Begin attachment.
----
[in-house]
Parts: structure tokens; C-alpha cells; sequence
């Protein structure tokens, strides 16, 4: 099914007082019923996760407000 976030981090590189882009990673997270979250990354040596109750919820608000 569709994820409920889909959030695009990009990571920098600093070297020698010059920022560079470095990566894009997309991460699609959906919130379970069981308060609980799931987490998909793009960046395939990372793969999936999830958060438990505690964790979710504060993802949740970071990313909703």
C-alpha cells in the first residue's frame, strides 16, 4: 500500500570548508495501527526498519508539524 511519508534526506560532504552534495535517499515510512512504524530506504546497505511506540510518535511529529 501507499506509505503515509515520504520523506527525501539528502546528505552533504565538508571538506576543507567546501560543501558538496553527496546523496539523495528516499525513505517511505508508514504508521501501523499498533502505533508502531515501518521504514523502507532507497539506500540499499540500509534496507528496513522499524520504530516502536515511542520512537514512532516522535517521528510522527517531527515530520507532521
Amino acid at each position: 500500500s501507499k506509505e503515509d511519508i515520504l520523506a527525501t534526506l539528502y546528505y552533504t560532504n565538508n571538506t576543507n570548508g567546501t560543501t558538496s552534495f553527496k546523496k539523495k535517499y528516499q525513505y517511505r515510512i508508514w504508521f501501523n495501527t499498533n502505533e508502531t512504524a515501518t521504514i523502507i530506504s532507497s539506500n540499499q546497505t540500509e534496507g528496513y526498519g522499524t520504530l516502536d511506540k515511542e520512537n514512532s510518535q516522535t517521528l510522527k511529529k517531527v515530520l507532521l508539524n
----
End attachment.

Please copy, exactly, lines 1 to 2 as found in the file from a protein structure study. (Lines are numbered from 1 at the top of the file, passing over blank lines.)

[in-house]
Parts: structure tokens; C-alpha cells; sequence